The rise of capitalist society set in train a further series of dramatic if contradictory changes to human sexual relations. In its early stages, capitalism destroyed the feudal family as a productive unit as thousands, then millions, were drawn into the new mines and factories. Such was the impact on the old society that Marx and Engels foretold the end of the family for the new working class. They were proved wrong initially as the new bourgeois class campaigned for the reconstruction of the family. This new working class family was required to ensure the reproduction of the working class. It would be the place where the next generation of workers would be born and reared until they in turn entered the production process. This reconstituted family was partly welcomed by working class people as a defence against the ravages of industrialisation.28 But the family’s re-establishment came with a raft of legislation to lay down the parameters of sexual relations:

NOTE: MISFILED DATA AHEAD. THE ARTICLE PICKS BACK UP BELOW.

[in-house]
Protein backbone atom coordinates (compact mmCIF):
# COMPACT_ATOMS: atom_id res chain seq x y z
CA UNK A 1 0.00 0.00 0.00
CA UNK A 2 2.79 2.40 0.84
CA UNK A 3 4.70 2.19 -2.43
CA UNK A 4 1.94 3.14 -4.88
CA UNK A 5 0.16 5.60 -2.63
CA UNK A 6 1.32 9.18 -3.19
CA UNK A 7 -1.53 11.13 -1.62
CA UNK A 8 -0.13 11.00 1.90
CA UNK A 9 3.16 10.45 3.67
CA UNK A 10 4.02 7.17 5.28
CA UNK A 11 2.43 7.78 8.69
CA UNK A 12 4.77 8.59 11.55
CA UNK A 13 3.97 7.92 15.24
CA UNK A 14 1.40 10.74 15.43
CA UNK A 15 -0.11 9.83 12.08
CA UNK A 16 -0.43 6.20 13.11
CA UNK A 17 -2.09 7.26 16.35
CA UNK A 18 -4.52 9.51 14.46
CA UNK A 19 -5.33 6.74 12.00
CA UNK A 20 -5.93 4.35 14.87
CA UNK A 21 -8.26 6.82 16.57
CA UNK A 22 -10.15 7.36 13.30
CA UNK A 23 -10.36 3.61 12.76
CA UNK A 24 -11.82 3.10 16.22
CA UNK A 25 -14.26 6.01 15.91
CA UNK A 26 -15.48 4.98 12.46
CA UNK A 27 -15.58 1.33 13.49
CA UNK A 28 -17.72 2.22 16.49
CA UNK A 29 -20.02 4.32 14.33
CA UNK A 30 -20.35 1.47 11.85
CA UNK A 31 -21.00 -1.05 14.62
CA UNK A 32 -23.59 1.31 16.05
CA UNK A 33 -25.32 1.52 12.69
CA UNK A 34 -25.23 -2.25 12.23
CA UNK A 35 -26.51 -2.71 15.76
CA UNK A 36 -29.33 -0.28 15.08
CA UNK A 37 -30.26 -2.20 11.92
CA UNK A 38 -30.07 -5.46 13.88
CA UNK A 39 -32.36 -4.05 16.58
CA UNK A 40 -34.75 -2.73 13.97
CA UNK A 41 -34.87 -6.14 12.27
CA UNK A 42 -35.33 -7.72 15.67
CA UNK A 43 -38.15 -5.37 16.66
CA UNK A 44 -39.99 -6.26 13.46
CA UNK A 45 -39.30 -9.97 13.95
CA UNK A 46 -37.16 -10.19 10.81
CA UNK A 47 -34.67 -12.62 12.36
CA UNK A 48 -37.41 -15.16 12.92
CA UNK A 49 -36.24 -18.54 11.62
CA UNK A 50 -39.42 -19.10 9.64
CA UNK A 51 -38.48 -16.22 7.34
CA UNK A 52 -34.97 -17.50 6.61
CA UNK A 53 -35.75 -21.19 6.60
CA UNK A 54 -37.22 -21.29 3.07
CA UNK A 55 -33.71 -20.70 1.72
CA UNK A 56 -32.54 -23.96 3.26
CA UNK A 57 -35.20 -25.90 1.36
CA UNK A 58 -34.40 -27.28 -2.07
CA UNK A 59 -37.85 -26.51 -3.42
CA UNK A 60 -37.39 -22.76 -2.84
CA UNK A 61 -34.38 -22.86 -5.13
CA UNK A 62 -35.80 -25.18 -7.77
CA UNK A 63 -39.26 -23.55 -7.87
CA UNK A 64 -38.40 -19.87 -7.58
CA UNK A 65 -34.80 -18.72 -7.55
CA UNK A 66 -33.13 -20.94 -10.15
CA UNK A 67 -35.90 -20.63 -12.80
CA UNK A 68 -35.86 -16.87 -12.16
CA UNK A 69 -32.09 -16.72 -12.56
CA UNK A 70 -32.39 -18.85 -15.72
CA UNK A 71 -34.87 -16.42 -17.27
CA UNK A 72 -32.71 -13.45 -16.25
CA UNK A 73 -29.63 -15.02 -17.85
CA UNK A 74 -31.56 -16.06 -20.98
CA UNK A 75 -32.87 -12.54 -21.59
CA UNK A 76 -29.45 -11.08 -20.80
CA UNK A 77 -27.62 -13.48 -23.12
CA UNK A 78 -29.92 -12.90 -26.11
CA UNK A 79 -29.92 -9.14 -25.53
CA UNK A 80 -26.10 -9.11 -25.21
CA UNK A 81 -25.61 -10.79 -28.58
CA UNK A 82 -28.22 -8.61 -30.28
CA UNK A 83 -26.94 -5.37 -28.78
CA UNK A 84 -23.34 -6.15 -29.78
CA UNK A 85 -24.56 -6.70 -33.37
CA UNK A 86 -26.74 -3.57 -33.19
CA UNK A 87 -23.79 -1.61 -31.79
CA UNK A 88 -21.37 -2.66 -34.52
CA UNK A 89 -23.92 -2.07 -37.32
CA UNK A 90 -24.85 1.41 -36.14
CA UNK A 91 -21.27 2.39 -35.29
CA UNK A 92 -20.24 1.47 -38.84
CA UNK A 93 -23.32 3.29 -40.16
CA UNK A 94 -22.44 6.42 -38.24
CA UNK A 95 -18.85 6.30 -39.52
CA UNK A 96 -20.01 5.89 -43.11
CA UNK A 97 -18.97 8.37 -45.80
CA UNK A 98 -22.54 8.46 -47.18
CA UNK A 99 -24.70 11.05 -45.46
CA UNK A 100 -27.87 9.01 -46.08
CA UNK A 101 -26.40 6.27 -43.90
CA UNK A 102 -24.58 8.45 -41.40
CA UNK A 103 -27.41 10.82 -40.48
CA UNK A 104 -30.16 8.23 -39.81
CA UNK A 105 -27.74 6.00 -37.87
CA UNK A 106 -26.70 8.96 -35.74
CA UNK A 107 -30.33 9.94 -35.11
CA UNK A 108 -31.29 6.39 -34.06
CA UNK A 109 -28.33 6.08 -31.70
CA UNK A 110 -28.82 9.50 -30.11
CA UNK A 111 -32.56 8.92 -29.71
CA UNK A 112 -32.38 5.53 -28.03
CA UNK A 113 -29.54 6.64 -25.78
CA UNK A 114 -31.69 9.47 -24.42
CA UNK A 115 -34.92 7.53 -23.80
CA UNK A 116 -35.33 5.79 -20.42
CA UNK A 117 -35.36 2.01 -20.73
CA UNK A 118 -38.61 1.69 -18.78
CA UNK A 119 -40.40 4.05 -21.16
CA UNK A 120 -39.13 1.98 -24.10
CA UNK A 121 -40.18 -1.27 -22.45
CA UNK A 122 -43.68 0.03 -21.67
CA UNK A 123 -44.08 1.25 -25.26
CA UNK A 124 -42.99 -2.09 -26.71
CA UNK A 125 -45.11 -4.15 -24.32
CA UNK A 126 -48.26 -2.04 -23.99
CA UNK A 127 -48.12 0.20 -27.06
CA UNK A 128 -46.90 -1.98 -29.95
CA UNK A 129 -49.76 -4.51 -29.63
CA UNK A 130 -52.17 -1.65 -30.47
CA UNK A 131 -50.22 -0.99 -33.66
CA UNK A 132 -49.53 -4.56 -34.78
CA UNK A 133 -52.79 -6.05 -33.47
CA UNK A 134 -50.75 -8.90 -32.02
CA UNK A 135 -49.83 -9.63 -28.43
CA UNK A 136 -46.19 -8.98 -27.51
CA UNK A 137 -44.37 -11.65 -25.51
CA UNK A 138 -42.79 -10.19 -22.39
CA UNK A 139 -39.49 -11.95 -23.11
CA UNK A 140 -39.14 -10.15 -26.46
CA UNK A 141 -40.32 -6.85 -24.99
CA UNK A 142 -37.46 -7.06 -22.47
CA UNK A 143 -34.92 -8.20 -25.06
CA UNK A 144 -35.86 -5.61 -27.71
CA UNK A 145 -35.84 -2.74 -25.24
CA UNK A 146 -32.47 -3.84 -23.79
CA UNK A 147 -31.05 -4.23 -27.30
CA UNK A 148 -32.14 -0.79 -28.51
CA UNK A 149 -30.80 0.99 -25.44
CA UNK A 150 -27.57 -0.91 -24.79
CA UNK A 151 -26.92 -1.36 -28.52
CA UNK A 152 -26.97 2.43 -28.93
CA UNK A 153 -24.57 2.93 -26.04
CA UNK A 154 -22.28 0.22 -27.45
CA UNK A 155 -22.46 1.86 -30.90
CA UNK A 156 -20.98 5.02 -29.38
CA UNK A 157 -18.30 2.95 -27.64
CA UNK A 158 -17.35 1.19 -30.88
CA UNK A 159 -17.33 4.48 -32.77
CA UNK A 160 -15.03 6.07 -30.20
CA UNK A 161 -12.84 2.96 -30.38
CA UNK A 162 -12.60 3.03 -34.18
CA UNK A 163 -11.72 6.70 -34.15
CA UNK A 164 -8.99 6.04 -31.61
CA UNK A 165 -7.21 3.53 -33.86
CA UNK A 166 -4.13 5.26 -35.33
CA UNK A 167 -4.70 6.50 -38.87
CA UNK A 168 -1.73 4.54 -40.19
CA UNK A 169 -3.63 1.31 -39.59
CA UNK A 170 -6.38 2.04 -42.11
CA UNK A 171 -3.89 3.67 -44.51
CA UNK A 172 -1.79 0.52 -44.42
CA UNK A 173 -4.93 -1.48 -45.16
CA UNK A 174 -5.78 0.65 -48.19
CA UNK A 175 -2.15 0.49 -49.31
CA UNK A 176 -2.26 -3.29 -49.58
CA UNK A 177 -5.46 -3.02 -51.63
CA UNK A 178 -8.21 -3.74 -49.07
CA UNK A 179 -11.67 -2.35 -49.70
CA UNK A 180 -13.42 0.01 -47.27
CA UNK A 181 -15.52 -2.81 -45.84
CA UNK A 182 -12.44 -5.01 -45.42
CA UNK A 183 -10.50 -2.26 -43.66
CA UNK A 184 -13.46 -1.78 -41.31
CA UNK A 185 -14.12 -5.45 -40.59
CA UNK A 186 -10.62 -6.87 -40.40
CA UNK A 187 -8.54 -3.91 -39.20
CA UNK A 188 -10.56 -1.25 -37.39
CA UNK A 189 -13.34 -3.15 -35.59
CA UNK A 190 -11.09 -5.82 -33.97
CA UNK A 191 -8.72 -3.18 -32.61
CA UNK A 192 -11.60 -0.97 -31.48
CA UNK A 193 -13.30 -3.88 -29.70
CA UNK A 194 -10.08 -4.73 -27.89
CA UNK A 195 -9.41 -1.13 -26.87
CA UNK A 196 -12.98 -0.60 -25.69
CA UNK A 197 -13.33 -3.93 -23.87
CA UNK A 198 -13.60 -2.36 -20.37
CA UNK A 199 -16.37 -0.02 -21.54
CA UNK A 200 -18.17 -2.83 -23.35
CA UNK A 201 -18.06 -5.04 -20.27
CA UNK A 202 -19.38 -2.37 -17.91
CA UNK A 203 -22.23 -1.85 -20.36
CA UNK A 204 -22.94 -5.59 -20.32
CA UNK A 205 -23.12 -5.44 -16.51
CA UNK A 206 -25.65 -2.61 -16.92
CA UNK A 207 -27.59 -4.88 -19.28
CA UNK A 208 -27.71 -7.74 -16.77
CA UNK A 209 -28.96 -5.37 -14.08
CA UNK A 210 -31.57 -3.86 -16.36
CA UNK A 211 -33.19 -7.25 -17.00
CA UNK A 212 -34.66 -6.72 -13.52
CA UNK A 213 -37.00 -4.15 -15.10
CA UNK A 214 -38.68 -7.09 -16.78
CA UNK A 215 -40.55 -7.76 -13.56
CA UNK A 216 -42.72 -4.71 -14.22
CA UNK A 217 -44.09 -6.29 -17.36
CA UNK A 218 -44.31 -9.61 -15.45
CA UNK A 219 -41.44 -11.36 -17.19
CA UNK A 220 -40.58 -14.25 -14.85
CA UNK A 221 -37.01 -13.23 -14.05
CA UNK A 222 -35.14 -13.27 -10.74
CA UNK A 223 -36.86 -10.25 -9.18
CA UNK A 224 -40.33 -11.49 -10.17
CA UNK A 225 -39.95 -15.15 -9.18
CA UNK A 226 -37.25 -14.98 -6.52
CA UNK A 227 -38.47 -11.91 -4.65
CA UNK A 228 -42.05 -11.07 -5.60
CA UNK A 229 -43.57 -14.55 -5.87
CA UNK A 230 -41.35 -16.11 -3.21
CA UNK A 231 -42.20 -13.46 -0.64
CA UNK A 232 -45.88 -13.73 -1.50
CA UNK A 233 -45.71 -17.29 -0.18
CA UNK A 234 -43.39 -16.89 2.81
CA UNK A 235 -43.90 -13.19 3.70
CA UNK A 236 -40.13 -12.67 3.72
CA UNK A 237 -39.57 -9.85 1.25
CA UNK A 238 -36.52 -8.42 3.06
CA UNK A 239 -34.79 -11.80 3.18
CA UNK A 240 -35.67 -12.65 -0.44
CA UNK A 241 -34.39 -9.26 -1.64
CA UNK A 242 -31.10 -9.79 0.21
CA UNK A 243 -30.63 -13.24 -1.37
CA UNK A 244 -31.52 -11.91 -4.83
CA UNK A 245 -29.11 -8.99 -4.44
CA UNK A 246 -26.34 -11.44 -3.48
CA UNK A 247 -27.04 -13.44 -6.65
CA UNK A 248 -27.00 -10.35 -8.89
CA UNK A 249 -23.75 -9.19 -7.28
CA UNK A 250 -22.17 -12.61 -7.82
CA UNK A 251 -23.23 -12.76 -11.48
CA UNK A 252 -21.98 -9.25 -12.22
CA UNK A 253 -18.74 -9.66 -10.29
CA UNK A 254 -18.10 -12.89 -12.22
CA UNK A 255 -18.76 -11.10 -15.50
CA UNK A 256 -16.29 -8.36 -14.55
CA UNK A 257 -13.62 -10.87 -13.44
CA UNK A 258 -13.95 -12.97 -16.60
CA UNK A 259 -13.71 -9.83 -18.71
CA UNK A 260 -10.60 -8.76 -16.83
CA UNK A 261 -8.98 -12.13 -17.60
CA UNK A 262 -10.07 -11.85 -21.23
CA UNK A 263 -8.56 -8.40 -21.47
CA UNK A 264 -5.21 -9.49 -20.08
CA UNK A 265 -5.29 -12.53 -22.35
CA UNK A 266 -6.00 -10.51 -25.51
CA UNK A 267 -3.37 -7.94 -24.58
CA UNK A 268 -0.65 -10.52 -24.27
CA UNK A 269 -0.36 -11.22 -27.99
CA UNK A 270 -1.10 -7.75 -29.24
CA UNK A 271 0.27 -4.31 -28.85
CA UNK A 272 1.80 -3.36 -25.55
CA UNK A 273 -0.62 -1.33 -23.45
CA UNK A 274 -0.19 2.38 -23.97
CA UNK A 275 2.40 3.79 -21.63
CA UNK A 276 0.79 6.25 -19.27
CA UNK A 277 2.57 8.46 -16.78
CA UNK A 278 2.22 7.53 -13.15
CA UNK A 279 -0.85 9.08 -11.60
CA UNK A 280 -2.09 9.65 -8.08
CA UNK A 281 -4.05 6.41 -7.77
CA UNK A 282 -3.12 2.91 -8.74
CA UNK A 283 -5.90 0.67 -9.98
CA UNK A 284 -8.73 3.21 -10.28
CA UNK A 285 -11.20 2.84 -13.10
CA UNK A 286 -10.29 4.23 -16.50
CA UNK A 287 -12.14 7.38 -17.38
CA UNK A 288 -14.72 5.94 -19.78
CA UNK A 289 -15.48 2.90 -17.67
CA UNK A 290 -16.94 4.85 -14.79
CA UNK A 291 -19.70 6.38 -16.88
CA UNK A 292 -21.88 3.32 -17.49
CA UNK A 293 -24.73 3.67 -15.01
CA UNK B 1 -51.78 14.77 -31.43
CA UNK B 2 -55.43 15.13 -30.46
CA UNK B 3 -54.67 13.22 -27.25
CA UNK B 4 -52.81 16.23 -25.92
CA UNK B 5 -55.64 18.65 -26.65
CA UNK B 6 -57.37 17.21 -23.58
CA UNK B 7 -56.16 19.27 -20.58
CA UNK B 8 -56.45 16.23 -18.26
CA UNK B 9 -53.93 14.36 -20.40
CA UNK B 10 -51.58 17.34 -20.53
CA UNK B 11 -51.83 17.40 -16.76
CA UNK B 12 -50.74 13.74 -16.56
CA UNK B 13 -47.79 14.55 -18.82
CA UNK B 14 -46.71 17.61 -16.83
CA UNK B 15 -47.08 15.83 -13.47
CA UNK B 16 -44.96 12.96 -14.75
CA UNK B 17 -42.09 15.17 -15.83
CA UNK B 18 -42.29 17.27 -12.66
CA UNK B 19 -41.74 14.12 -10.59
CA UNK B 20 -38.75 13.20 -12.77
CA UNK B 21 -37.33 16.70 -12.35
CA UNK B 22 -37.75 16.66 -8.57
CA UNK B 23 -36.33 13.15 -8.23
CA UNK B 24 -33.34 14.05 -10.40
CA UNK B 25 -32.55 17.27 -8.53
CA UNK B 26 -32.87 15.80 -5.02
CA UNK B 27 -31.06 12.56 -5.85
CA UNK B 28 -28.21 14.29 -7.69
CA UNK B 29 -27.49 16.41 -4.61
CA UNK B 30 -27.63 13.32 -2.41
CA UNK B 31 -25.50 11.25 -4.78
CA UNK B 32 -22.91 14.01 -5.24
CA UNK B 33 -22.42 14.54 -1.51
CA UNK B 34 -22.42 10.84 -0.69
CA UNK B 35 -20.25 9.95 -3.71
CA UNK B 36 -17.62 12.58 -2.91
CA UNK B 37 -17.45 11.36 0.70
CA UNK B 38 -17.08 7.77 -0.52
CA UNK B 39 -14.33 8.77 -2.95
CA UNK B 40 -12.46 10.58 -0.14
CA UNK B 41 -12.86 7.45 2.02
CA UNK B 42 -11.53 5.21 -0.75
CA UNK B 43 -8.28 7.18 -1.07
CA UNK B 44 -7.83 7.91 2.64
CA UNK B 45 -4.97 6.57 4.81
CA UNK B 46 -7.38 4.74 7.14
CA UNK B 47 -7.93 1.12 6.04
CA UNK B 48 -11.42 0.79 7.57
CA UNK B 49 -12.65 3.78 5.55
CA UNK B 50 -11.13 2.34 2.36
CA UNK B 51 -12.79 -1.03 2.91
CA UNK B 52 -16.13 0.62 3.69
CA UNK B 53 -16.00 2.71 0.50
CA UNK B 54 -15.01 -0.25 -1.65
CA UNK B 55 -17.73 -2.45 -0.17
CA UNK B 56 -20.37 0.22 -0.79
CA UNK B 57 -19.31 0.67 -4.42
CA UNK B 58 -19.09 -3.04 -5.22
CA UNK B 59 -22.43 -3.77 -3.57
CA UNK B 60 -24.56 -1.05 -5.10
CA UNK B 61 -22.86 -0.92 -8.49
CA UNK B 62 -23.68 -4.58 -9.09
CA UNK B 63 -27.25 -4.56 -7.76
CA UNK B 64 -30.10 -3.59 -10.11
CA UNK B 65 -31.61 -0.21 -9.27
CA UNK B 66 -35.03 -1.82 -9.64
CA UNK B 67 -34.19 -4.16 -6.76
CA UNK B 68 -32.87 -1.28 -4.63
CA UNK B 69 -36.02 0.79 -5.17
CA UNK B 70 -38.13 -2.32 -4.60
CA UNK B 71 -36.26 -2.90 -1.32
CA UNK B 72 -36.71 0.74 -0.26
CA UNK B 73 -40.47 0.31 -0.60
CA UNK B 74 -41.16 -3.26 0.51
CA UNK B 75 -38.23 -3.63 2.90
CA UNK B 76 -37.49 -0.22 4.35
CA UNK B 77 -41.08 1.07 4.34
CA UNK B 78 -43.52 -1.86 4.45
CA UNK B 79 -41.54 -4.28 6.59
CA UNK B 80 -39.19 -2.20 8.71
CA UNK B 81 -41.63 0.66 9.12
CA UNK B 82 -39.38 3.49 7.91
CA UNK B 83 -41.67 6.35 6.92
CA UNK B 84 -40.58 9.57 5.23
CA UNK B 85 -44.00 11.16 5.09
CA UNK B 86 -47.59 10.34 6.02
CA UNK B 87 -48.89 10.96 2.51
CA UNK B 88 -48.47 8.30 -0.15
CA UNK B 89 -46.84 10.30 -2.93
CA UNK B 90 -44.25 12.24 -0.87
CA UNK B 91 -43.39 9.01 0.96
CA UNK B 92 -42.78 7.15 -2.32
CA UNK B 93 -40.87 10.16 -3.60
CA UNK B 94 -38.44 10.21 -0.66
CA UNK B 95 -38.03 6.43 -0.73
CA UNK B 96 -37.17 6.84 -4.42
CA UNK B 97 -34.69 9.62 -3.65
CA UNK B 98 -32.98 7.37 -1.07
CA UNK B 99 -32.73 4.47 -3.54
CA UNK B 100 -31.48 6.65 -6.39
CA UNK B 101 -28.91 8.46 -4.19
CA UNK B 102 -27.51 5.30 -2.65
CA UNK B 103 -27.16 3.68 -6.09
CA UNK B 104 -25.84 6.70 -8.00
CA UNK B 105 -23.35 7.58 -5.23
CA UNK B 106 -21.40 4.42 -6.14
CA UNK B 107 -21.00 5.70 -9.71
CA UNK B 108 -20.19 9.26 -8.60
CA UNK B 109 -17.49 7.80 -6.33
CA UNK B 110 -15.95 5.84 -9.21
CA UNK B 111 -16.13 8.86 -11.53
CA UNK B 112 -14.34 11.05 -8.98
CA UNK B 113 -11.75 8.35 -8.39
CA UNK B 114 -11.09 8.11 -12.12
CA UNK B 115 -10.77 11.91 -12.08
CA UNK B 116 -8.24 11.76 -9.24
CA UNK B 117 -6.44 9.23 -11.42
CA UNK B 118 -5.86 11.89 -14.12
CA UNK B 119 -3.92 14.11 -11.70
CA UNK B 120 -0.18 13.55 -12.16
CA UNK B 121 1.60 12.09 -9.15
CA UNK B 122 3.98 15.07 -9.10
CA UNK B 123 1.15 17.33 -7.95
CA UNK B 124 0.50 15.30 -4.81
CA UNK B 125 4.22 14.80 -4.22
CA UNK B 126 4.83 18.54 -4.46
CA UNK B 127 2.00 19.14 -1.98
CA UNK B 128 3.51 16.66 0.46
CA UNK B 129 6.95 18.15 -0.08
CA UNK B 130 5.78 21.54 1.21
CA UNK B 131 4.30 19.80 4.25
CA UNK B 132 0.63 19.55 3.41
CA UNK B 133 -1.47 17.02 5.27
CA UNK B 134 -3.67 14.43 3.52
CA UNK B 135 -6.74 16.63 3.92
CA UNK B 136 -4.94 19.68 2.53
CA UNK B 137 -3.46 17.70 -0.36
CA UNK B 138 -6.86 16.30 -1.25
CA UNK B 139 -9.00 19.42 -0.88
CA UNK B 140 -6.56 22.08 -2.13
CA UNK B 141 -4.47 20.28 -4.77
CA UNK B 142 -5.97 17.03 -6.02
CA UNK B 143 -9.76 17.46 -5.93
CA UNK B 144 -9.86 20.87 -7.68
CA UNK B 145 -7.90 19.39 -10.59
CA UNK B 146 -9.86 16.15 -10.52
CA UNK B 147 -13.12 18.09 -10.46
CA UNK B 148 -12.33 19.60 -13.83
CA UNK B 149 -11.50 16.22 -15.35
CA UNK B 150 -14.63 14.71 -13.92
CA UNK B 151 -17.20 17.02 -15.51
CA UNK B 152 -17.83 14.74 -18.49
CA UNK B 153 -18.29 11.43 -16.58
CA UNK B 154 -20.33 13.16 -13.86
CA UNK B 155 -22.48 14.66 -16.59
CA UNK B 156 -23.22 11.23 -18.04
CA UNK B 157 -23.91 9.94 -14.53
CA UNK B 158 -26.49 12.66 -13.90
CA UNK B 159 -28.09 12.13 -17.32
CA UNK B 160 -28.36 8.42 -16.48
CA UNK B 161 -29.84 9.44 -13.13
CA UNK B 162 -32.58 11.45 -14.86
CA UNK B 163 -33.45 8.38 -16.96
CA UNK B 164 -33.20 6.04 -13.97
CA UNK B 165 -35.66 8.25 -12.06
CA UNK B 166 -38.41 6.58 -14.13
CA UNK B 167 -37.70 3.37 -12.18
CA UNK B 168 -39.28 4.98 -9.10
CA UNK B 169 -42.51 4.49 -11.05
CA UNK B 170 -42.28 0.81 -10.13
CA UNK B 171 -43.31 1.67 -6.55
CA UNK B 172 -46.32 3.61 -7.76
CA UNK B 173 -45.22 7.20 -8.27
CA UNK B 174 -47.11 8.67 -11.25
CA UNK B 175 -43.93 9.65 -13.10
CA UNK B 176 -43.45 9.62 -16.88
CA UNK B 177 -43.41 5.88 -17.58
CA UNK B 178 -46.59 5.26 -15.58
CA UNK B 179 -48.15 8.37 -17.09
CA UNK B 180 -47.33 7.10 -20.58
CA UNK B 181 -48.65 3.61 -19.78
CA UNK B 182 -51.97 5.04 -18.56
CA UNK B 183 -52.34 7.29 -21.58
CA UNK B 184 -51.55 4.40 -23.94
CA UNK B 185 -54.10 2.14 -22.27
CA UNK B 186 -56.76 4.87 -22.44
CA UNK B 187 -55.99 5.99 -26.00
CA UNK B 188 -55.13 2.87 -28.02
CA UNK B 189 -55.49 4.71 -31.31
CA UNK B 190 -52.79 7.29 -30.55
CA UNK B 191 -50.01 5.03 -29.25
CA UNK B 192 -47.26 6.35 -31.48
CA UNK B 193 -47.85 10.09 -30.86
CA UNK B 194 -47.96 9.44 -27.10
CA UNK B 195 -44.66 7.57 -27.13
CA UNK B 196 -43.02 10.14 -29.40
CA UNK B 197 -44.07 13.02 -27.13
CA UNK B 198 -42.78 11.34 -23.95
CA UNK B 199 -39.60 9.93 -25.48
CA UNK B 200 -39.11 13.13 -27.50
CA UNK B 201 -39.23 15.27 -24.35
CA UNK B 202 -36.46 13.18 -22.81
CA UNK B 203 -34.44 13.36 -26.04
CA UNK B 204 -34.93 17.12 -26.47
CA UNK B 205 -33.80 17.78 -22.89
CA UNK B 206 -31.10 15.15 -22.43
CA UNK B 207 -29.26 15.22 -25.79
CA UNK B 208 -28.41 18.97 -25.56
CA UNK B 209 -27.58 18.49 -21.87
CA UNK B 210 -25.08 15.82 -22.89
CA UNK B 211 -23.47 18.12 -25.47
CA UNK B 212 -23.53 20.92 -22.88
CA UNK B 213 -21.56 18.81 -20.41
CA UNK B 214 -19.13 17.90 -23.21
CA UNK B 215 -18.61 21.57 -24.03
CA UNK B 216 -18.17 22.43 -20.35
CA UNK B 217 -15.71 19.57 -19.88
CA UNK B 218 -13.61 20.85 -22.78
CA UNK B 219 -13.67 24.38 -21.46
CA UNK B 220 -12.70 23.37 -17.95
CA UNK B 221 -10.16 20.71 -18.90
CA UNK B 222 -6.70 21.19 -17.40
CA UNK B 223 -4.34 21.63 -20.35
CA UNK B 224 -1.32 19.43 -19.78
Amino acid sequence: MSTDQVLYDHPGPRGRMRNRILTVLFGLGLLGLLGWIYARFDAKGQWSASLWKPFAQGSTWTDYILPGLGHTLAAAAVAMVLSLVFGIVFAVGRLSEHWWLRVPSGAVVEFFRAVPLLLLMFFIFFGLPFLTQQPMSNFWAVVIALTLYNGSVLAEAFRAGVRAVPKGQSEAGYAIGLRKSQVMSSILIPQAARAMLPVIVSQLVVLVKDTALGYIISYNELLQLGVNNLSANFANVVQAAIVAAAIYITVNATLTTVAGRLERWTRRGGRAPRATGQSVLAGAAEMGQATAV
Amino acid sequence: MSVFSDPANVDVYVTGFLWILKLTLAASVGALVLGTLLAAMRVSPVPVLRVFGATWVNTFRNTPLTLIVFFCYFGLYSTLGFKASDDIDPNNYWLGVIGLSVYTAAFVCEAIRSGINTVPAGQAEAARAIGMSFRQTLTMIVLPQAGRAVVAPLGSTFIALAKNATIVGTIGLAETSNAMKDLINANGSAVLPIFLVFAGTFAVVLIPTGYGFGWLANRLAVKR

The Poor Law Amendment Act in 1834, by outlawing outdoor relief for unmarried women, helped break earlier patterns of premarital sex. Other laws in the 1880s raised the age of consent for girls, regulated obscenity, prostitution and homosexuality and were a part of a drive to establish the marriage bed as the sole legitimate place for sexual relations at least for women.29

The working class family once more subordinated women to men, ensuring that women’s oppression continued. It enshrined segregated gender roles with the burden of reproduction in the home falling on women’s shoulders. This in turn led to discrimination both inside and outside the home: in terms of legal rights, unequal pay and sex discrimination. Women were also expected to serve men’s sexual needs.

Nevertheless, the basis of the family had changed decisively, from a unit of production under feudalism to a unit of consumption under capitalism. This also changed the basis of the partnership between men and women into what Engels called “individual sex love”. “In modern capitalist society, marriage and its equivalent common law relationships are entered into freely by men and women on the basis of mutual attraction,” he wrote.30